School Board Lobbys For Amendment 8, Against Strict Class Size Law

August 27, 2010

Public schools throughout Florida started the first day of school Monday under a law that will only permit so many students in an individual classroom, while the Escambia County School Board held a special workshop at Northview High School to push for a change.

Lawmakers and school administrators are pushing a proposed constitutional amendment that would relax the class size requirement put into the constitution by voters in 2002. As of Monday, individual classes were capped at 18 students for kindergarten through third grade, 22 in fourth through eighth grade, and 25 in high school, with the limits having been phased in since the amendment was passed.

The proposed amendment on the November ballot would allow class sizes to be calculated in a more lenient fashion. If passed, the class size would be calculated at a grade-level average, not an individual classroom cap, allowing some classes to go above the limit.

“Please, please help us by getting the word out that Amendment 8 is a yes; please help us help the students,” District 5 School Board Member Bill Slayton (pictured right) said Thursday during the board workshop at Northview High.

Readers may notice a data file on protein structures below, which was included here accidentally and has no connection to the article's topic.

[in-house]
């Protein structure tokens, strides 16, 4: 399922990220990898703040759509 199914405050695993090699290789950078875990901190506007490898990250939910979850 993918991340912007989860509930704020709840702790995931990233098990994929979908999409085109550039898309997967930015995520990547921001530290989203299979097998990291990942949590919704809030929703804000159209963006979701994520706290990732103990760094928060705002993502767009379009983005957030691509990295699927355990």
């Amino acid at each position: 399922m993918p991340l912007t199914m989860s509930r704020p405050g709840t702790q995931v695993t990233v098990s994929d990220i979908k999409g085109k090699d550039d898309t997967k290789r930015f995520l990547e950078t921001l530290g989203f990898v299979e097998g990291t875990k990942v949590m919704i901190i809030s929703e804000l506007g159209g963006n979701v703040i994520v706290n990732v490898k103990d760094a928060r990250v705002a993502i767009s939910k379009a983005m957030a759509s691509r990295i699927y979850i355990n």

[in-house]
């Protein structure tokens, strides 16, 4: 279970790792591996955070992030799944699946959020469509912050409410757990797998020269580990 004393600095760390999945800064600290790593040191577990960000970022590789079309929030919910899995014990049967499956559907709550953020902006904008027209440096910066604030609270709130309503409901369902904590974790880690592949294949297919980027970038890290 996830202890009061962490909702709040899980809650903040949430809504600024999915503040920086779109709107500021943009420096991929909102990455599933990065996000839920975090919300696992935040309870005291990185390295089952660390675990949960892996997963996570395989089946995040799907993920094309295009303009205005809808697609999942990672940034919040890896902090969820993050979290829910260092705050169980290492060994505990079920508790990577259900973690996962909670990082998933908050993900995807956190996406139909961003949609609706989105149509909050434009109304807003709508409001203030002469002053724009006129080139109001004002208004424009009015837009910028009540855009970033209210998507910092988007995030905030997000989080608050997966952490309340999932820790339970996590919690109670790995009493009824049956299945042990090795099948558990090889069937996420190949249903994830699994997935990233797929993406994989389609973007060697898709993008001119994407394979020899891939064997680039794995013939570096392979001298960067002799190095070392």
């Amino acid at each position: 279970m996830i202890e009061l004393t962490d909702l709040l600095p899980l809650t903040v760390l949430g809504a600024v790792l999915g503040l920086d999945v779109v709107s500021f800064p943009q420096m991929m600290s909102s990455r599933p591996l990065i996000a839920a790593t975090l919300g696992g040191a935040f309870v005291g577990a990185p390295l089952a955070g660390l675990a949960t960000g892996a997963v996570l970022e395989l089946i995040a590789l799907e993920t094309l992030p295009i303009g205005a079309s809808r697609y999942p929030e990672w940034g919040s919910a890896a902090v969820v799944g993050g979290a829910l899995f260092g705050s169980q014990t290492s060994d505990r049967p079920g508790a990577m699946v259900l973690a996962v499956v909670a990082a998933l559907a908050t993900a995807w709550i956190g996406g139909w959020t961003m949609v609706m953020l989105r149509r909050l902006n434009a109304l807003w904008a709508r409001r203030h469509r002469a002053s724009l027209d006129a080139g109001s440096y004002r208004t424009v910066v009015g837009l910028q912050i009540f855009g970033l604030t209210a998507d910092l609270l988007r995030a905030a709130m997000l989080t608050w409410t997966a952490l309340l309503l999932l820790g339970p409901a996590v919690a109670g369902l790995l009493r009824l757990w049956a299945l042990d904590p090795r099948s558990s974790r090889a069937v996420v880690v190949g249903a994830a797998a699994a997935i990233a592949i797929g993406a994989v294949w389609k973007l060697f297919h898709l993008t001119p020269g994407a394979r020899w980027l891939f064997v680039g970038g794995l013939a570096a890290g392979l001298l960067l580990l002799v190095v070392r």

The school district is facing several financial “pressure points”, according to Superintendent Malcolm Thomas, for the upcoming the 2011-2012 school year. Coupled with declining property values made worse by the oil spill’s impact on coastal property and the class size amendment, the district will no longer receive federal stimulus dollars — which currently funds $13 million in teachers’ salaries.

“The last pressure point is class size,” Thomas said. The district has added 489 teachers and spent about $26.4 million for their salaries despite 3,200 fewer students since the class size regulations went into effect in 2003-2004. For the current school year, Escambia County added 49 teachers, spent $2.9 million and put another $1 million in reserve to ensure class size compliance.

The change has been felt by students in other ways — smaller classes have been eliminated with students taking courses online, part-time teachers have hired, multi-level classes have been combined into one, some teachers are paid to work through their planning periods and class choices have been reduced.

“We are not going against the will of the people of Northwest Florida,” Slayton said, adding that local voters were against the original amendment that he described as a way for south Florida schools to reduced class size at the expense of the state.

“I don’t like it, but it is the law,” said Board Member Jeff Bergosh. “We’ve got to hope the voters will pass the amendment.”

Board Member Linda Moutrie agreed, saying that people should get out and vote “yes” on Amendment 8. “That’s what you can do for your community,” she said.

Administrators across the state say the hard caps are too cumbersome and allow for no flexibility. They say they fear schools will either be in violation of the law or face financial consequences if all of their classrooms are at maximum capacity and a new student moves into the district. They also say that with the economic downturn, schools just can’t afford to implement the class size requirement as originally envisioned.